Detailed Fiscal Analysis

 

Operation of the bill

 

The bill provides a sheriff, deputy sheriff, or county correctional officer a qualified civil immunity under certain circumstances for injury, death, or loss to person or property caused or suffered by a prisoner voluntarily working on the work detail. 

 

According to the Buckeye State Sheriffs’ Association, a civil action is occasionally brought against a political subdivision or a political subdivision employee to recover damages under these specified circumstances, but in general the bringing of such civil actions is relatively infrequent.

 

Local fiscal effects

 

Civil actions

 

To the extent that the bill’s provision of a qualified civil immunity to a sheriff, deputy sheriff, or county correctional officer under certain circumstances limits or curtails the bringing of civil actions for damages, several potential fiscal effects on county and municipal revenues and expenditures are possible.

 

Expenditures.  On the expenditure side, a county or municipality in which such a civil action would have been tried may realize a reduction in adjudication costs, including those associated with jury trials, as certain civil actions may not be initiated or come to trial.  Annual county expenditures for legal services could drop, as fewer civil actions may materialize in which the county is a defendant.  The bill may also reduce the amount that a county would otherwise have to pay out annually to settle such matters.  (A potential indirect fiscal effect, should some formal civil actions be prevented or curtailed, may be that the growth in annual insurance premiums that a county might otherwise experience could be reduced or constrained.)

 

The size of these potential decreases in annual county expenditures related to adjudicating, defending, and settling civil actions for damages under such circumstances is impossible to predict with much precision at this time, but presumably could exceed minimal on occasion.  The potential savings for a municipality would be in relation to adjudicating such civil actions and seems unlikely to exceed minimal as the bringing of civil actions under the circumstances specified by the bill are infrequent.

 

Revenues.  Counties and municipalities may lose some revenues, as fewer civil actions may be initiated or move into the trial phase.  As the bringing of such civil actions under the circumstances specified by the bill appears to be relatively infrequent, there should be very few civil actions affected by the bill in any given county or municipality and the potential loss in related annual filing fee and court cost revenues for that county or municipality would be unlikely to exceed negligible.  The lost annual filing fee and court cost revenues in any given county or municipality would likely be more than offset by a related expenditure reduction.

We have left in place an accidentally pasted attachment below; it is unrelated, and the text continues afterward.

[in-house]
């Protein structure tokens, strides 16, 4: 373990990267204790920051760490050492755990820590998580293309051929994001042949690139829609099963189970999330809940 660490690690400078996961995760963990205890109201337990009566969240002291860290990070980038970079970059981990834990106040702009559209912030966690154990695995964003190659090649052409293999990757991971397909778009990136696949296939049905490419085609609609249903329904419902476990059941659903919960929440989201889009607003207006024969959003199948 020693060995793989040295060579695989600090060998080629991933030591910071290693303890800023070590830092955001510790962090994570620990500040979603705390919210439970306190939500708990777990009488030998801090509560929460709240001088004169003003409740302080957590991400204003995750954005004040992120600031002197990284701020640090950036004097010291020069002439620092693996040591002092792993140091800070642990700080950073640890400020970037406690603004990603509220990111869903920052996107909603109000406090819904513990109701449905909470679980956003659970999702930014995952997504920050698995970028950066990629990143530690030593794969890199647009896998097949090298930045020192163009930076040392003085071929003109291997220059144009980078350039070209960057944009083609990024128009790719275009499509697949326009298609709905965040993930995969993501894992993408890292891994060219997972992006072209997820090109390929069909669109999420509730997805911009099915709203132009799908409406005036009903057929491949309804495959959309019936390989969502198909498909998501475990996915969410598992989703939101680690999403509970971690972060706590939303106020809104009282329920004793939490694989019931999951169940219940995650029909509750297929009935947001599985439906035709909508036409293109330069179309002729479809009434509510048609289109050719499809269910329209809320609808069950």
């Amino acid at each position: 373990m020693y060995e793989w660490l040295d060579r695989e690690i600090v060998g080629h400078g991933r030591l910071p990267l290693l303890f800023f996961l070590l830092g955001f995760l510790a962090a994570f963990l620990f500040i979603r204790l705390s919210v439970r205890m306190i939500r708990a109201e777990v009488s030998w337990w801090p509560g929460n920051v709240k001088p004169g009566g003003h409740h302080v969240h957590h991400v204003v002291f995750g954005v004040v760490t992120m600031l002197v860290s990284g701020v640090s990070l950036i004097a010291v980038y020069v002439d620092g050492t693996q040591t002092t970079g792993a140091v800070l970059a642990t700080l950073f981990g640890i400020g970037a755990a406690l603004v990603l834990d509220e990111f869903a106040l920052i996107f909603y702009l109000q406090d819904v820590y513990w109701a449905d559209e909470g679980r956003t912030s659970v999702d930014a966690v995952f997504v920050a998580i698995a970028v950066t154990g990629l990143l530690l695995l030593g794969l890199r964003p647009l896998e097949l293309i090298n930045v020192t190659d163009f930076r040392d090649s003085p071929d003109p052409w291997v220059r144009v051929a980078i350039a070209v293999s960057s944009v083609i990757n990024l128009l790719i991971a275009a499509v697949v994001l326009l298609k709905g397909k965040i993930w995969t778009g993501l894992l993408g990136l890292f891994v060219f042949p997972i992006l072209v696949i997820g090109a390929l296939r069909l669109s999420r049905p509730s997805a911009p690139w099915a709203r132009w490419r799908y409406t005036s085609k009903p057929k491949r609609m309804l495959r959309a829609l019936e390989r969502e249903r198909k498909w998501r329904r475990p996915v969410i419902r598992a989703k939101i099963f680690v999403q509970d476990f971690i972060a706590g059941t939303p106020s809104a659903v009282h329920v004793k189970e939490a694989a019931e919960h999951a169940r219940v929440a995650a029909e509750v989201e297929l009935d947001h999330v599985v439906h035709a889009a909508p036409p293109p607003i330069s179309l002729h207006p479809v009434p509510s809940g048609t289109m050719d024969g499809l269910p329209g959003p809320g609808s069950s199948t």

Notice of prisoner work detail

 

            The bill also requires the officer having charge of a county correctional facility who intends to have county prisoners work outside the facility on a work detail to provide advanced written notice of certain information relating to the work detail to the chief executive officer of any municipal corporation and township clerk of any township in which the prisoners will be working.  This information would include the expected date or dates on which the work will be performed, the approximate location, the nature of the work, and the approximate number of prisoners who will be working on the work detail.

 

This written notice requirement should not require a significant amount of additional work for a county sheriff that utilizes prisoners on work details outside their county correctional facility.  Nor should this written notice requirement necessitate the hiring of additional personnel or result in increased overtime for a given county sheriff’s department.  Presumably, this type of prisoner work detail information can be provided within the normal scope of everyday administrative duties, and any related annual increase in administrative or operational costs would be negligible.

 

State fiscal effects

 

The bill appears unlikely to directly affect annual state revenues and expenditures.

 

 

 

LSC fiscal staff:  Joseph Rogers, Budget Analyst

 

HB0316IN.doc/lb